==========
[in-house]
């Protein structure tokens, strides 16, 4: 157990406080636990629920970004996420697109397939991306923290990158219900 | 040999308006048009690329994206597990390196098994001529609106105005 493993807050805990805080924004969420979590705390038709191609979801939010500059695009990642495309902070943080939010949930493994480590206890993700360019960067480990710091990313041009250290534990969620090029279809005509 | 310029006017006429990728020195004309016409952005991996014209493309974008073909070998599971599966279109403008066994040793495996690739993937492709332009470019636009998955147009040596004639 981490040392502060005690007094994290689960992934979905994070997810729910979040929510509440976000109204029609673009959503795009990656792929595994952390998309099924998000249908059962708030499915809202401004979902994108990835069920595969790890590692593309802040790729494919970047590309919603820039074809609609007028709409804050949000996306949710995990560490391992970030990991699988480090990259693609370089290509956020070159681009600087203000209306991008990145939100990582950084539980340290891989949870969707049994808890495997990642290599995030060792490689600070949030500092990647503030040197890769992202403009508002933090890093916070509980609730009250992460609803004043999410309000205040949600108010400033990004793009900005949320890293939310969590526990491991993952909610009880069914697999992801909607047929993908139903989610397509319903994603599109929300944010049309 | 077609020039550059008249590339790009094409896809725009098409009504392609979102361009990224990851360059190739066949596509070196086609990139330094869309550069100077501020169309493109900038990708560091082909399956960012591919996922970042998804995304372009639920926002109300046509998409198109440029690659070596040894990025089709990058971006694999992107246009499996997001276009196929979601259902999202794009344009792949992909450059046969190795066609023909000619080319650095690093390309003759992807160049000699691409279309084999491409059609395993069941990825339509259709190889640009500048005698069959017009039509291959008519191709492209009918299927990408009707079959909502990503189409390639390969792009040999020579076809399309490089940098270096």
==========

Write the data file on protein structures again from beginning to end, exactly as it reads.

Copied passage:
[in-house]
């Protein structure tokens, strides 16, 4: 157990406080636990629920970004996420697109397939991306923290990158219900 | 040999308006048009690329994206597990390196098994001529609106105005 493993807050805990805080924004969420979590705390038709191609979801939010500059695009990642495309902070943080939010949930493994480590206890993700360019960067480990710091990313041009250290534990969620090029279809005509 | 310029006017006429990728020195004309016409952005991996014209493309974008073909070998599971599966279109403008066994040793495996690739993937492709332009470019636009998955147009040596004639 981490040392502060005690007094994290689960992934979905994070997810729910979040929510509440976000109204029609673009959503795009990656792929595994952390998309099924998000249908059962708030499915809202401004979902994108990835069920595969790890590692593309802040790729494919970047590309919603820039074809609609007028709409804050949000996306949710995990560490391992970030990991699988480090990259693609370089290509956020070159681009600087203000209306991008990145939100990582950084539980340290891989949870969707049994808890495997990642290599995030060792490689600070949030500092990647503030040197890769992202403009508002933090890093916070509980609730009250992460609803004043999410309000205040949600108010400033990004793009900005949320890293939310969590526990491991993952909610009880069914697999992801909607047929993908139903989610397509319903994603599109929300944010049309 | 077609020039550059008249590339790009094409896809725009098409009504392609979102361009990224990851360059190739066949596509070196086609990139330094869309550069100077501020169309493109900038990708560091082909399956960012591919996922970042998804995304372009639920926002109300046509998409198109440029690659070596040894990025089709990058971006694999992107246009499996997001276009196929979601259902999202794009344009792949992909450059046969190795066609023909000619080319650095690093390309003759992807160049000699691409279309084999491409059609395993069941990825339509259709190889640009500048005698069959017009039509291959008519191709492209009918299927990408009707079959909502990503189409390639390969792009040999020579076809399309490089940098270096």